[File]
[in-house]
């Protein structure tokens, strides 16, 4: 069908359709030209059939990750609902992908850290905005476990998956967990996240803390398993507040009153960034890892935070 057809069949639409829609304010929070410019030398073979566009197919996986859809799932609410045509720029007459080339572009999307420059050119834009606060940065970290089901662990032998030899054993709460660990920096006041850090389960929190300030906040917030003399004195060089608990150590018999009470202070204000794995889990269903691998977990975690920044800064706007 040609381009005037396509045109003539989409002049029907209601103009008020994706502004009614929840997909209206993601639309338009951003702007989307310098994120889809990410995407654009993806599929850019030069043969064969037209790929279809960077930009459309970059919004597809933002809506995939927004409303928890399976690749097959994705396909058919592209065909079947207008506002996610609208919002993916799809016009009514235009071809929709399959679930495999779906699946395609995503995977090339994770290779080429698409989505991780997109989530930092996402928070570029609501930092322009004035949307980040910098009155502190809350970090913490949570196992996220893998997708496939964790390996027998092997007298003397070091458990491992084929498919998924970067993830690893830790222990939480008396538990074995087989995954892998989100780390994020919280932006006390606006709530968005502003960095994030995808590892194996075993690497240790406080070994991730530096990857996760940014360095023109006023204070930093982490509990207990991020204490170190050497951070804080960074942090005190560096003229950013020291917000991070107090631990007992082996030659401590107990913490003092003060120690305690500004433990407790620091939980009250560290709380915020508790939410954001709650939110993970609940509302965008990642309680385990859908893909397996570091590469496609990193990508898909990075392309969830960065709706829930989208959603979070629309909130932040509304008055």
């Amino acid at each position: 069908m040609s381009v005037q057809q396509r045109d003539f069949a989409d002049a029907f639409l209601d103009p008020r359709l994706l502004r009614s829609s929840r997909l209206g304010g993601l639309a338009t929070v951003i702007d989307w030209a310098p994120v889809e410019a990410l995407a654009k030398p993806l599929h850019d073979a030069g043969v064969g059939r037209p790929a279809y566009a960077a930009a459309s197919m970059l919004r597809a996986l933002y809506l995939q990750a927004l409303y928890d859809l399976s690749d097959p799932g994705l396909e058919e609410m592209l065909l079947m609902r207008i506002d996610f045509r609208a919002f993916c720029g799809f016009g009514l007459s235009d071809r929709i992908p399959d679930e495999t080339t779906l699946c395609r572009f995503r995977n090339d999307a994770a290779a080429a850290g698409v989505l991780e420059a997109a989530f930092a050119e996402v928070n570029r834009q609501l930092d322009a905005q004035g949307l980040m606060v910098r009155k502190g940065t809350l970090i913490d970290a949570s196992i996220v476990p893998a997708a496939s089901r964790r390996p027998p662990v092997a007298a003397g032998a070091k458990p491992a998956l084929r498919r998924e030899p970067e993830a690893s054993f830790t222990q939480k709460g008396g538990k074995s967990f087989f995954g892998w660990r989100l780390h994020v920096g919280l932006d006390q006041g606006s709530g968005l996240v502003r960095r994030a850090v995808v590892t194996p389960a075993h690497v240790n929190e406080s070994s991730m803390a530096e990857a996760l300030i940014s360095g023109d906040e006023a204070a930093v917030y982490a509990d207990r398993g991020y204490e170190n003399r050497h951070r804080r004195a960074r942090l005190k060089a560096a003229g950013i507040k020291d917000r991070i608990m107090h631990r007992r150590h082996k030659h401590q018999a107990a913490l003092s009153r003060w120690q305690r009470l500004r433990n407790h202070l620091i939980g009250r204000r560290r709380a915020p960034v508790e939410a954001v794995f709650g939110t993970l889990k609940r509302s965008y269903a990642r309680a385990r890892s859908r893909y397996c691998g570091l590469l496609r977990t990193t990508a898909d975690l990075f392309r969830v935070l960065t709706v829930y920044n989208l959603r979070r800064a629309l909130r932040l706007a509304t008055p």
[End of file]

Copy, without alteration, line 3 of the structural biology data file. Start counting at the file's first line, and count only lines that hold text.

């Amino acid at each position: 069908m040609s381009v005037q057809q396509r045109d003539f069949a989409d002049a029907f639409l209601d103009p008020r359709l994706l502004r009614s829609s929840r997909l209206g304010g993601l639309a338009t929070v951003i702007d989307w030209a310098p994120v889809e410019a990410l995407a654009k030398p993806l599929h850019d073979a030069g043969v064969g059939r037209p790929a279809y566009a960077a930009a459309s197919m970059l919004r597809a996986l933002y809506l995939q990750a927004l409303y928890d859809l399976s690749d097959p799932g994705l396909e058919e609410m592209l065909l079947m609902r207008i506002d996610f045509r609208a919002f993916c720029g799809f016009g009514l007459s235009d071809r929709i992908p399959d679930e495999t080339t779906l699946c395609r572009f995503r995977n090339d999307a994770a290779a080429a850290g698409v989505l991780e420059a997109a989530f930092a050119e996402v928070n570029r834009q609501l930092d322009a905005q004035g949307l980040m606060v910098r009155k502190g940065t809350l970090i913490d970290a949570s196992i996220v476990p893998a997708a496939s089901r964790r390996p027998p662990v092997a007298a003397g032998a070091k458990p491992a998956l084929r498919r998924e030899p970067e993830a690893s054993f830790t222990q939480k709460g008396g538990k074995s967990f087989f995954g892998w660990r989100l780390h994020v920096g919280l932006d006390q006041g606006s709530g968005l996240v502003r960095r994030a850090v995808v590892t194996p389960a075993h690497v240790n929190e406080s070994s991730m803390a530096e990857a996760l300030i940014s360095g023109d906040e006023a204070a930093v917030y982490a509990d207990r398993g991020y204490e170190n003399r050497h951070r804080r004195a960074r942090l005190k060089a560096a003229g950013i507040k020291d917000r991070i608990m107090h631990r007992r150590h082996k030659h401590q018999a107990a913490l003092s009153r003060w120690q305690r009470l500004r433990n407790h202070l620091i939980g009250r204000r560290r709380a915020p960034v508790e939410a954001v794995f709650g939110t993970l889990k609940r509302s965008y269903a990642r309680a385990r890892s859908r893909y397996c691998g570091l590469l496609r977990t990193t990508a898909d975690l990075f392309r969830v935070l960065t709706v829930y920044n989208l959603r979070r800064a629309l909130r932040l706007a509304t008055p």